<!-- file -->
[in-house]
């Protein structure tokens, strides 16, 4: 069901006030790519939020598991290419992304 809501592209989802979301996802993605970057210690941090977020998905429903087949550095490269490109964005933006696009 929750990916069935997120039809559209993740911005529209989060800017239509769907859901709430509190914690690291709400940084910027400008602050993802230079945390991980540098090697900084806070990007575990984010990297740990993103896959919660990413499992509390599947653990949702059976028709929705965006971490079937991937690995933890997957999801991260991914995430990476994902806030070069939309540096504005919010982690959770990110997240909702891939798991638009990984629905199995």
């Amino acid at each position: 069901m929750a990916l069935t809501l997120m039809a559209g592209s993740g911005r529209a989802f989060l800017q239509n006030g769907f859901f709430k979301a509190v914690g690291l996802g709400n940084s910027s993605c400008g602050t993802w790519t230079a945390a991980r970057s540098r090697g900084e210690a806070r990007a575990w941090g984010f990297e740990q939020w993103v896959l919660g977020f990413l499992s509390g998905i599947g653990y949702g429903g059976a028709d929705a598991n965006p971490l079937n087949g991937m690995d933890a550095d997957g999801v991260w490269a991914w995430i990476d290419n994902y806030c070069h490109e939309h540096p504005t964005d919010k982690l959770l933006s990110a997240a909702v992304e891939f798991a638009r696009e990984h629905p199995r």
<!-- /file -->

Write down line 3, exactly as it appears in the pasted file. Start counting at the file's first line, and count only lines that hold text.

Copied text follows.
């Amino acid at each position: 069901m929750a990916l069935t809501l997120m039809a559209g592209s993740g911005r529209a989802f989060l800017q239509n006030g769907f859901f709430k979301a509190v914690g690291l996802g709400n940084s910027s993605c400008g602050t993802w790519t230079a945390a991980r970057s540098r090697g900084e210690a806070r990007a575990w941090g984010f990297e740990q939020w993103v896959l919660g977020f990413l499992s509390g998905i599947g653990y949702g429903g059976a028709d929705a598991n965006p971490l079937n087949g991937m690995d933890a550095d997957g999801v991260w490269a991914w995430i990476d290419n994902y806030c070069h490109e939309h540096p504005t964005d919010k982690l959770l933006s990110a997240a909702v992304e891939f798991a638009r696009e990984h629905p199995r």